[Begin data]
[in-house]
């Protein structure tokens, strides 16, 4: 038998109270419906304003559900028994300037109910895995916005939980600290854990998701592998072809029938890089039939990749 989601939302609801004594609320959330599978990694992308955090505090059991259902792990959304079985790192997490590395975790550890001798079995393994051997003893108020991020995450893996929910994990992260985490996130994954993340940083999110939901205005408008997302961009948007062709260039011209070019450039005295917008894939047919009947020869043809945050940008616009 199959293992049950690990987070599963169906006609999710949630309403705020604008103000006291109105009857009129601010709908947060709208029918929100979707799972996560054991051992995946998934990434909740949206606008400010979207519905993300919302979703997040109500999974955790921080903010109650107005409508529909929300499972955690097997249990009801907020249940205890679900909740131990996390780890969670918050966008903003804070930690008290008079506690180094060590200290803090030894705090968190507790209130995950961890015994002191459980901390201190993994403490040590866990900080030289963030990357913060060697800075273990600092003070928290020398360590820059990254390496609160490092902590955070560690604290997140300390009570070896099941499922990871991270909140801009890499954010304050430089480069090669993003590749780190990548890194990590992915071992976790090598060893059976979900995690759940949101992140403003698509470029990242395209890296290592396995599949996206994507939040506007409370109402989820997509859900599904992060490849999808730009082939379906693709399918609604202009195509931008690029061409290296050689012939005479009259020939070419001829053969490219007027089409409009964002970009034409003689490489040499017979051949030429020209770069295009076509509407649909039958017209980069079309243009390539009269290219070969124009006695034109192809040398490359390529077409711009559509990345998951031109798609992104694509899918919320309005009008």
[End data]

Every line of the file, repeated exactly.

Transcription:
[in-house]
């Protein structure tokens, strides 16, 4: 038998109270419906304003559900028994300037109910895995916005939980600290854990998701592998072809029938890089039939990749 989601939302609801004594609320959330599978990694992308955090505090059991259902792990959304079985790192997490590395975790550890001798079995393994051997003893108020991020995450893996929910994990992260985490996130994954993340940083999110939901205005408008997302961009948007062709260039011209070019450039005295917008894939047919009947020869043809945050940008616009 199959293992049950690990987070599963169906006609999710949630309403705020604008103000006291109105009857009129601010709908947060709208029918929100979707799972996560054991051992995946998934990434909740949206606008400010979207519905993300919302979703997040109500999974955790921080903010109650107005409508529909929300499972955690097997249990009801907020249940205890679900909740131990996390780890969670918050966008903003804070930690008290008079506690180094060590200290803090030894705090968190507790209130995950961890015994002191459980901390201190993994403490040590866990900080030289963030990357913060060697800075273990600092003070928290020398360590820059990254390496609160490092902590955070560690604290997140300390009570070896099941499922990871991270909140801009890499954010304050430089480069090669993003590749780190990548890194990590992915071992976790090598060893059976979900995690759940949101992140403003698509470029990242395209890296290592396995599949996206994507939040506007409370109402989820997509859900599904992060490849999808730009082939379906693709399918609604202009195509931008690029061409290296050689012939005479009259020939070419001829053969490219007027089409409009964002970009034409003689490489040499017979051949030429020209770069295009076509509407649909039958017209980069079309243009390539009269290219070969124009006695034109192809040398490359390529077409711009559509990345998951031109798609992104694509899918919320309005009008």